updated 6/23/2005 2:30:31 AM ET 2005-06-23T06:30:31

The Senate soundly defeated a proposal Wednesday for mandatory reductions in heat-trapping pollution that may be warming the Earth. Supporters managed to get five fewer votes than they did two years ago.

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The proposal to cap greenhouse gases at 2000 levels, within five years, lost by a 60-38 vote. It was a victory for President Bush's policies that focus on voluntary actions by industry to address the problem.

Separately, the Senate agreed to give Washington clear authority to override states' objections to the location of liquefied natural gas terminals.

Senators rejected, by 52-45, an amendment to a broad energy bill that would have allowed governors to veto a federal permit for such a terminal because of state concerns about safety or environmental harm.

Proponents said deciding where to put these facilities was a federal matter because imports will help meet a growing demand for natural gas and perhaps lower prices. But opponents of the idea said states should have a greater say because of concerns about possible tanker spills and terrorism.

"We're not talking about the siting of a neighborhood ballpark or a Wal-Mart," said GOP Sen. Olympia Snowe of Maine, which has rejected several LNG projects. "It's a states' rights issue, plain and simple."

Heated debate about the climate
The debate about the climate was seen by some as a barometer of congressional support for Bush's strategy. His approach has come under criticism from environmentalists and some European leaders who say it does not adequately address one of the most pressing environmental issues.

Sen. John McCain, R-Ariz., urged his colleagues to support the measure he sponsored with Sen. Joe Lieberman, D-Conn., though he realized the long odds.

"I can take the temperature" of the Senate, McCain said.

On Tuesday, senators had approved modest proposals that would require no cuts in emissions but would increase support for new, clean-energy and carbon-capturing technologies.

‘Climate change is real’
"The evidence is now compelling, overwhelming. The world knows that climate change is real," McCain said. "Those who have debunked this and continue to debunk it will have somebody to answer to in not too many years from now."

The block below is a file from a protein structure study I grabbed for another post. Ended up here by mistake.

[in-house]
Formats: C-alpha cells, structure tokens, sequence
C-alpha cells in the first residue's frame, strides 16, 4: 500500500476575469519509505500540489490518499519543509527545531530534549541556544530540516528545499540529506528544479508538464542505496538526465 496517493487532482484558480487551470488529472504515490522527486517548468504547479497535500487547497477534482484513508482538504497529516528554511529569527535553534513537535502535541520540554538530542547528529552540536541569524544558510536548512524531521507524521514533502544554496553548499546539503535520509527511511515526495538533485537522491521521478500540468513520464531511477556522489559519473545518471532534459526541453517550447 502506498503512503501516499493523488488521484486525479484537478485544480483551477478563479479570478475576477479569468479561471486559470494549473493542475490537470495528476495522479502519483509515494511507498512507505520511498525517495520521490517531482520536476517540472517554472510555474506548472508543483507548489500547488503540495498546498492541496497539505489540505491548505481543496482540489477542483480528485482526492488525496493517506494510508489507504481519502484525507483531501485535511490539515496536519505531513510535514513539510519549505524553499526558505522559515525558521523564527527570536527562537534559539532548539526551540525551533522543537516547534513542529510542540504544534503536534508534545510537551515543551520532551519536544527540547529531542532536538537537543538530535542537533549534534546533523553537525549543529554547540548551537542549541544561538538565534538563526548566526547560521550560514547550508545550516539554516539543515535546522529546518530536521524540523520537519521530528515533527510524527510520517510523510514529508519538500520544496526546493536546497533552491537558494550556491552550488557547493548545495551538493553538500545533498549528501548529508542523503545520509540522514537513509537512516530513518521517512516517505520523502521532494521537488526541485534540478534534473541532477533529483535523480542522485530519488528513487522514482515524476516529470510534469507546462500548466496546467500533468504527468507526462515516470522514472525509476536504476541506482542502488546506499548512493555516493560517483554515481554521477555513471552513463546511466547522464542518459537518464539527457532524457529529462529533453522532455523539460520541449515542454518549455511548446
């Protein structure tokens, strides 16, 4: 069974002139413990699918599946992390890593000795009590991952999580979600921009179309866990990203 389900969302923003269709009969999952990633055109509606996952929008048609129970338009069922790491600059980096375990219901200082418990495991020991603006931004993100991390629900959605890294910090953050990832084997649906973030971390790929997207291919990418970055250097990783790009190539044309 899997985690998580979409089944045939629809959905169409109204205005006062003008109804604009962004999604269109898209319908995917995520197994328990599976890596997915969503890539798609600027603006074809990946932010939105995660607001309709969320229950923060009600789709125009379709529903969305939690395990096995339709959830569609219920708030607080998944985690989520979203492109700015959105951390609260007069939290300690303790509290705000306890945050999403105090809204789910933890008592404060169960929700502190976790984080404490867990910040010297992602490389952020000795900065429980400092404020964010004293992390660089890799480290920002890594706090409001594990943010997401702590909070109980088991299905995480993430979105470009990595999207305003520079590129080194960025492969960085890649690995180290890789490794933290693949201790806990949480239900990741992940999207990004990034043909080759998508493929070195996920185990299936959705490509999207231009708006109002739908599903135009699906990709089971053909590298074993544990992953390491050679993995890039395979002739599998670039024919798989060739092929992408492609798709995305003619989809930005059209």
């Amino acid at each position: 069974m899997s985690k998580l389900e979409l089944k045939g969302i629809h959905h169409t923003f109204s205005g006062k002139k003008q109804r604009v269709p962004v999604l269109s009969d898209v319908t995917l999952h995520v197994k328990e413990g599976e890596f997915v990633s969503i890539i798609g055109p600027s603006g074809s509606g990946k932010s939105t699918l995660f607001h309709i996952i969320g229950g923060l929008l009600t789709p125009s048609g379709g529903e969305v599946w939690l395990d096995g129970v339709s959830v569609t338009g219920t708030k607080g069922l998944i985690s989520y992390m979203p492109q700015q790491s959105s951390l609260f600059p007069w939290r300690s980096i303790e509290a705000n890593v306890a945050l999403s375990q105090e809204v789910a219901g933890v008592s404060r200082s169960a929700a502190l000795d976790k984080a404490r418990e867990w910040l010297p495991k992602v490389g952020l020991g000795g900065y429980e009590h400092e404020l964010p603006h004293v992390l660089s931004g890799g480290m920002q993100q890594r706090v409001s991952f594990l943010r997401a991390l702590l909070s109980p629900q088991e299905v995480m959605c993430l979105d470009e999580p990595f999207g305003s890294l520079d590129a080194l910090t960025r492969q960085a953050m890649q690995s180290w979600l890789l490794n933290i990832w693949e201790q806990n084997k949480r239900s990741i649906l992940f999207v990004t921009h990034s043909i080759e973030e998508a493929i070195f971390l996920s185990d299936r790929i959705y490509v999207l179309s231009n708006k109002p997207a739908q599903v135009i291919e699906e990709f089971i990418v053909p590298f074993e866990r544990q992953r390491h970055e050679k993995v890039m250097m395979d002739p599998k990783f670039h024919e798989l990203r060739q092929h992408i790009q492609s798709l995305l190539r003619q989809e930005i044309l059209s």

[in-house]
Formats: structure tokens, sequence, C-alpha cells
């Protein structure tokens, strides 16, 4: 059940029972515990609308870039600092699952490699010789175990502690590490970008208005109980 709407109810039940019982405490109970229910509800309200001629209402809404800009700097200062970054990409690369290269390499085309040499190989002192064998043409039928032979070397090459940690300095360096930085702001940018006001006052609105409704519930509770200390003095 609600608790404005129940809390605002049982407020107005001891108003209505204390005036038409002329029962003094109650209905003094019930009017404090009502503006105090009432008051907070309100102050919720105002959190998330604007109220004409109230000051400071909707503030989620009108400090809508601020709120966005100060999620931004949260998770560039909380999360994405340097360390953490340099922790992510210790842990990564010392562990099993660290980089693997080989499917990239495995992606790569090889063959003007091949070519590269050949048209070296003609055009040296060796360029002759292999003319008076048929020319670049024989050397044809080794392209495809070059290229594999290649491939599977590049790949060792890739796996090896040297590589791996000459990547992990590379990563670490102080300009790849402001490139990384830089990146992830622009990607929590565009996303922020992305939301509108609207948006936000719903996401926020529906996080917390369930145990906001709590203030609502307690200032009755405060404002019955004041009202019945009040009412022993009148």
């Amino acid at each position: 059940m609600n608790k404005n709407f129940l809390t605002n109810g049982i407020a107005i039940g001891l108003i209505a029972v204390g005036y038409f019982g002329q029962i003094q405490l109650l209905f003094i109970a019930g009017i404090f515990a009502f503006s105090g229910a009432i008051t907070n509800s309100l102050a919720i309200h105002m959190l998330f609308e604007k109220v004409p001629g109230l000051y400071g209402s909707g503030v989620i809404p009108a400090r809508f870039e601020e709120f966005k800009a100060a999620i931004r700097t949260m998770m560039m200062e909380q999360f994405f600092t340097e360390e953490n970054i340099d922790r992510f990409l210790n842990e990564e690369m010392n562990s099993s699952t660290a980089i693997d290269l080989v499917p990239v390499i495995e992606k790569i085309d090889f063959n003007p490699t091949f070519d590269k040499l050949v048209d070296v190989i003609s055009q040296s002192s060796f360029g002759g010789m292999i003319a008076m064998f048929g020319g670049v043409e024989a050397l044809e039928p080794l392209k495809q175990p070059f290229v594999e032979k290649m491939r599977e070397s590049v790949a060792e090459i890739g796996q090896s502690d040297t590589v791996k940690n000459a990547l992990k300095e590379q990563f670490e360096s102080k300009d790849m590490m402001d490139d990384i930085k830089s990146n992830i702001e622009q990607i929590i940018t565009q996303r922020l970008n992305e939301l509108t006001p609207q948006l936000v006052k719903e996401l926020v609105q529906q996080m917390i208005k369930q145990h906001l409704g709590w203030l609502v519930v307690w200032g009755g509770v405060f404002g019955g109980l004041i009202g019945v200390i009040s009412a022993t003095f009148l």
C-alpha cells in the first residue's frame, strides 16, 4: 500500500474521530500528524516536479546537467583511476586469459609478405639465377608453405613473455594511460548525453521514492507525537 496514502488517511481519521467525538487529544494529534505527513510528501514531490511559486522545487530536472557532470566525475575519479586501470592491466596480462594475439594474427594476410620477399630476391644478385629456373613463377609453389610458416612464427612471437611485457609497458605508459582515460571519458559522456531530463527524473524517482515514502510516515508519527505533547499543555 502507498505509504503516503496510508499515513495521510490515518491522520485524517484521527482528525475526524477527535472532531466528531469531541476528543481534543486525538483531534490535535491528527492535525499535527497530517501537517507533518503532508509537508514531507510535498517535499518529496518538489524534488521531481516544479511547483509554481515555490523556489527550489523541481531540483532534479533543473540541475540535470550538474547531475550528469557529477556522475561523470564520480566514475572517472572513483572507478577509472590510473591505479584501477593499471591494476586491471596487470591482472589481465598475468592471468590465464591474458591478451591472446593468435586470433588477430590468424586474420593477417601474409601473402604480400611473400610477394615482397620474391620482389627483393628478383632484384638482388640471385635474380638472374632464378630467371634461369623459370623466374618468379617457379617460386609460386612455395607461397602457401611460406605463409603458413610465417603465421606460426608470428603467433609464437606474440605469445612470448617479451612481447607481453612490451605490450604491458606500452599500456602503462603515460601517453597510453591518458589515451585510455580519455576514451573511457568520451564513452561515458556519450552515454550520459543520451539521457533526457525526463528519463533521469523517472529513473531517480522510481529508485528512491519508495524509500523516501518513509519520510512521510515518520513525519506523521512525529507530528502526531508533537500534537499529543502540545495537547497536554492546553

The approach approved on Tuesday was "meaningless" and "a fig leaf," he said, to hide the fact that the U.S. is doing little to reduce this kind of pollution. Many scientists believe it is trapping heat in the atmosphere and causing the Earth to warm.

Two years ago, the McCain-Lieberman proposal got 43 votes when it was offered as part of an energy bill two years ago.

Opponents said mandatory caps on greenhouse emissions would hurt the economy while driving the coal and other industries out of business. They also said such caps would do little to solve the climate problem because emissions are continuing to grow in China and elsewhere.

"The reason this bill can't pass is because it can't be implemented," said Sen. Pete Domenici, R-N.M.

He said Bush is pressing for voluntary measures to rein in the growth in emissions "and I don't argue with him."

Mandatory caps would be costly
Sen. James Inhofe, one of the leading skeptics of climate change science, said, "Energy prices and the economy is what we're talking about." Inhofe, R-Okla., said the mandatory caps would be "devastating" to industry because of their cost.

When it came to imports of liquefied natural gas, many senators from coastal states objected to a part of the energy bill that says federal regulators have "exclusive" authority in the final say about where a facility is built.

"States must have a role in siting LNG facilities to protect the welfare of their citizens," said Sen. Dianne Feinstein, D-Calif.

She failed in an attempt to add proposals that would have given governors the right to veto a federal siting decision.

Shortfall of natural gas
Energy experts predict a soaring growth of LNG imports over the next 20 years to make up for a shortfall of domestic natural gas. Currently, there are only four import terminals. But some 40 new facilities have been proposed; perhaps one-third of them are expected to be built.

"Our biggest challenge is the price of natural gas. More needs to be imported," said Sen. Lamar Alexander, R-Tenn., a former governor.

Domenici said a project still would need various zoning, environmental and other permits, and that governors would have input in any siting decision.

"There is no intention in our legislation that local authorities be usurped," he insisted.

A report last year by the Sandia National Laboratory concluded that a terrorist attack on a tanker carrying liquefied natural gas would create an intense fire at a terminal. The fire would cause significant property damage and seriously burn people who were as far as a mile away from the facility.

LNG now accounts for only about 3 percent of U.S. natural gas use. The Energy Department estimates the market share will grow to more than 20 percent by 2025 because of a decline in domestic natural gas supplies.

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